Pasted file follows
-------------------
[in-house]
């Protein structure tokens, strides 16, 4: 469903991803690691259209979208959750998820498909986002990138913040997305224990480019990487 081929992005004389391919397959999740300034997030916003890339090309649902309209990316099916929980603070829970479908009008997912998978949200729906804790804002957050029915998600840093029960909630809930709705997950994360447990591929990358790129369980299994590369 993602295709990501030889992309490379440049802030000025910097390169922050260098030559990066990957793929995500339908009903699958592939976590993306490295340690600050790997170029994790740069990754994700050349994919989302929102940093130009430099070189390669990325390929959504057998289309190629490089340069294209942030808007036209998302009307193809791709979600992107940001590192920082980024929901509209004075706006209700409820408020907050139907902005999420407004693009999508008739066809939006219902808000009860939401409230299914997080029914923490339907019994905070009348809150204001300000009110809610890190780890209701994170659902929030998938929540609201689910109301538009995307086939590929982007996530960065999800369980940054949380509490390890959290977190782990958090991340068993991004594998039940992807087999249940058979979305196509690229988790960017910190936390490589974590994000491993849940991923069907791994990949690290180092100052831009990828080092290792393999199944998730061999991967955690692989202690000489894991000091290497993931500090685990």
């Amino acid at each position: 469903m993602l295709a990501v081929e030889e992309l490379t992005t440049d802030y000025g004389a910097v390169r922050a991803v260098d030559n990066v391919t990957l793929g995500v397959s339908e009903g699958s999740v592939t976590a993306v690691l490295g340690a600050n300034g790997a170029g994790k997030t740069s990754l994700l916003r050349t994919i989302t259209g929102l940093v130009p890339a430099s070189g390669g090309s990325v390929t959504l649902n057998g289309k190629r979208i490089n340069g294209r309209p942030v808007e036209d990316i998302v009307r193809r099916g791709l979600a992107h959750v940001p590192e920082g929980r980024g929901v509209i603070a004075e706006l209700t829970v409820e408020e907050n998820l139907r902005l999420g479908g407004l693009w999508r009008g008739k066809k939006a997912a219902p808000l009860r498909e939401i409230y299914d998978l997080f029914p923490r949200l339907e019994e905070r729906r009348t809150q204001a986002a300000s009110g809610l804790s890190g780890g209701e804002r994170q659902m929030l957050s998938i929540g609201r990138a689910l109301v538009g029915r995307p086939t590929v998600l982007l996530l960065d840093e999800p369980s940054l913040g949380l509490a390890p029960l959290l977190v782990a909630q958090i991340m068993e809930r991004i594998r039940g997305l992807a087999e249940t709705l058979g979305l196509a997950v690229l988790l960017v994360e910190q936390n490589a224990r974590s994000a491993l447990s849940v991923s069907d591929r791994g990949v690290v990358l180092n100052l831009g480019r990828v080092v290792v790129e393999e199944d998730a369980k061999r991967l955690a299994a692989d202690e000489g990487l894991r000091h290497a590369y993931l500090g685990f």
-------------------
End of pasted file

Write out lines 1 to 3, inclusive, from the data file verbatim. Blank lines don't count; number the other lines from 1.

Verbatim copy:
[in-house]
């Protein structure tokens, strides 16, 4: 469903991803690691259209979208959750998820498909986002990138913040997305224990480019990487 081929992005004389391919397959999740300034997030916003890339090309649902309209990316099916929980603070829970479908009008997912998978949200729906804790804002957050029915998600840093029960909630809930709705997950994360447990591929990358790129369980299994590369 993602295709990501030889992309490379440049802030000025910097390169922050260098030559990066990957793929995500339908009903699958592939976590993306490295340690600050790997170029994790740069990754994700050349994919989302929102940093130009430099070189390669990325390929959504057998289309190629490089340069294209942030808007036209998302009307193809791709979600992107940001590192920082980024929901509209004075706006209700409820408020907050139907902005999420407004693009999508008739066809939006219902808000009860939401409230299914997080029914923490339907019994905070009348809150204001300000009110809610890190780890209701994170659902929030998938929540609201689910109301538009995307086939590929982007996530960065999800369980940054949380509490390890959290977190782990958090991340068993991004594998039940992807087999249940058979979305196509690229988790960017910190936390490589974590994000491993849940991923069907791994990949690290180092100052831009990828080092290792393999199944998730061999991967955690692989202690000489894991000091290497993931500090685990």
């Amino acid at each position: 469903m993602l295709a990501v081929e030889e992309l490379t992005t440049d802030y000025g004389a910097v390169r922050a991803v260098d030559n990066v391919t990957l793929g995500v397959s339908e009903g699958s999740v592939t976590a993306v690691l490295g340690a600050n300034g790997a170029g994790k997030t740069s990754l994700l916003r050349t994919i989302t259209g929102l940093v130009p890339a430099s070189g390669g090309s990325v390929t959504l649902n057998g289309k190629r979208i490089n340069g294209r309209p942030v808007e036209d990316i998302v009307r193809r099916g791709l979600a992107h959750v940001p590192e920082g929980r980024g929901v509209i603070a004075e706006l209700t829970v409820e408020e907050n998820l139907r902005l999420g479908g407004l693009w999508r009008g008739k066809k939006a997912a219902p808000l009860r498909e939401i409230y299914d998978l997080f029914p923490r949200l339907e019994e905070r729906r009348t809150q204001a986002a300000s009110g809610l804790s890190g780890g209701e804002r994170q659902m929030l957050s998938i929540g609201r990138a689910l109301v538009g029915r995307p086939t590929v998600l982007l996530l960065d840093e999800p369980s940054l913040g949380l509490a390890p029960l959290l977190v782990a909630q958090i991340m068993e809930r991004i594998r039940g997305l992807a087999e249940t709705l058979g979305l196509a997950v690229l988790l960017v994360e910190q936390n490589a224990r974590s994000a491993l447990s849940v991923s069907d591929r791994g990949v690290v990358l180092n100052l831009g480019r990828v080092v290792v790129e393999e199944d998730a369980k061999r991967l955690a299994a692989d202690e000489g990487l894991r000091h290497a590369y993931l500090g685990f």